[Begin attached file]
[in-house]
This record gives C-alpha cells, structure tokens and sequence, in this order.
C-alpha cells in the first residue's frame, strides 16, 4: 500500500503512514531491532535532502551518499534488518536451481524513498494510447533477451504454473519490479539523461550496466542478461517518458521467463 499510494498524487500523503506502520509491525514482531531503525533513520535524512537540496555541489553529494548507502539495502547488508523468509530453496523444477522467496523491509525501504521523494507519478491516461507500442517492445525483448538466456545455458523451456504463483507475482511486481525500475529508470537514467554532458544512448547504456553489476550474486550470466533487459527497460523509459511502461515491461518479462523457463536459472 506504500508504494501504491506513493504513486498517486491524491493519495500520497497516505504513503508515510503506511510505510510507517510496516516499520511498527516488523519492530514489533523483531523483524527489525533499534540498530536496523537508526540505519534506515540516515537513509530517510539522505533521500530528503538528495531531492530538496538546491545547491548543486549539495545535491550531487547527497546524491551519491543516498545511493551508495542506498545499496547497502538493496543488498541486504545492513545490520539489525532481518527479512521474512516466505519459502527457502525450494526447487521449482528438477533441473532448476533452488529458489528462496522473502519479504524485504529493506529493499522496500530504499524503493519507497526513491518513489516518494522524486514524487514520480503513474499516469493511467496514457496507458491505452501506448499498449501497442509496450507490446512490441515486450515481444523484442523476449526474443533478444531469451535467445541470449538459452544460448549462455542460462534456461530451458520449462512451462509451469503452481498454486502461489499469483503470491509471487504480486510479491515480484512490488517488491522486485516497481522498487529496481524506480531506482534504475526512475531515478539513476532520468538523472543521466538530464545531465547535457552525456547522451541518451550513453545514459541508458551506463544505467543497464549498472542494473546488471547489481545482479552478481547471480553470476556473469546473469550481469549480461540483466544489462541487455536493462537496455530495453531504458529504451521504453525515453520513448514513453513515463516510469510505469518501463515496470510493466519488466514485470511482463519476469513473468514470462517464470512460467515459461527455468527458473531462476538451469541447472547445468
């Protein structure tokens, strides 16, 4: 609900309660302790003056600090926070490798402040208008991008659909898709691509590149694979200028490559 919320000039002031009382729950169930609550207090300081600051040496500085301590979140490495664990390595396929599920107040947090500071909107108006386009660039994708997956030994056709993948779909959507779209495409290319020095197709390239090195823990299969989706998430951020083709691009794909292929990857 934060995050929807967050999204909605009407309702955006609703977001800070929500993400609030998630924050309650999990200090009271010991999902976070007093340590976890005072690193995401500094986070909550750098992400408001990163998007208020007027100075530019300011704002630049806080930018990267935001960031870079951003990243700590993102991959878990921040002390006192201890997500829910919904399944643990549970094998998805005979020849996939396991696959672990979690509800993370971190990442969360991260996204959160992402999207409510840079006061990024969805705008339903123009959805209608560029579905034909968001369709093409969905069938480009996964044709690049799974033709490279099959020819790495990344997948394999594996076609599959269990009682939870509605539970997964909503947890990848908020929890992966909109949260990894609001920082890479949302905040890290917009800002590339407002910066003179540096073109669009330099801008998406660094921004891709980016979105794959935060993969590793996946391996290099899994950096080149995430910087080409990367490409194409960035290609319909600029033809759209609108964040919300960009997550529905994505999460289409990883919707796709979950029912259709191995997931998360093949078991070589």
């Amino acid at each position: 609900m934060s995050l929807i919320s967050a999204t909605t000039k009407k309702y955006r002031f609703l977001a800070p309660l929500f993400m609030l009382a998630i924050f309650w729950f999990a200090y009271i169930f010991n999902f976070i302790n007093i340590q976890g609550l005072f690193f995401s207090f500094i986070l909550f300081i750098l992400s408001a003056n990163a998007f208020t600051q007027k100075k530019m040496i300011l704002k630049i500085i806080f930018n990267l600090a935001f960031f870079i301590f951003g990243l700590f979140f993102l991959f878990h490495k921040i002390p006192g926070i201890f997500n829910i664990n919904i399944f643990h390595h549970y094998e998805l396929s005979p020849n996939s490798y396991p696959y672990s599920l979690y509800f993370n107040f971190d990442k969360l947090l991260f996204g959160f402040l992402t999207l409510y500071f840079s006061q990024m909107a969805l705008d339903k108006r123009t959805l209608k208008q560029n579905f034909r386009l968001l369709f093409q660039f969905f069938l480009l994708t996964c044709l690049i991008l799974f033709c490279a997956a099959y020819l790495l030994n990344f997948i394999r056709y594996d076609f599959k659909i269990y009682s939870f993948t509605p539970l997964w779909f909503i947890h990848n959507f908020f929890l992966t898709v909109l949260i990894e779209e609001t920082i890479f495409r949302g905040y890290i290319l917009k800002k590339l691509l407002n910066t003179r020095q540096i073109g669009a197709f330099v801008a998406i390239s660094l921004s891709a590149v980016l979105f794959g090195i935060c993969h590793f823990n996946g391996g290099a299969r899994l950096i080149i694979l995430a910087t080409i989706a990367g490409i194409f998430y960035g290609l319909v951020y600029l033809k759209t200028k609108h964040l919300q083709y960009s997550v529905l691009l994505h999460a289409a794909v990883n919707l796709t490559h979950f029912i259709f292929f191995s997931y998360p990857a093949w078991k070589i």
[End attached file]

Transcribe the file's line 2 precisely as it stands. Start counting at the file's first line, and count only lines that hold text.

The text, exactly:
This record gives C-alpha cells, structure tokens and sequence, in this order.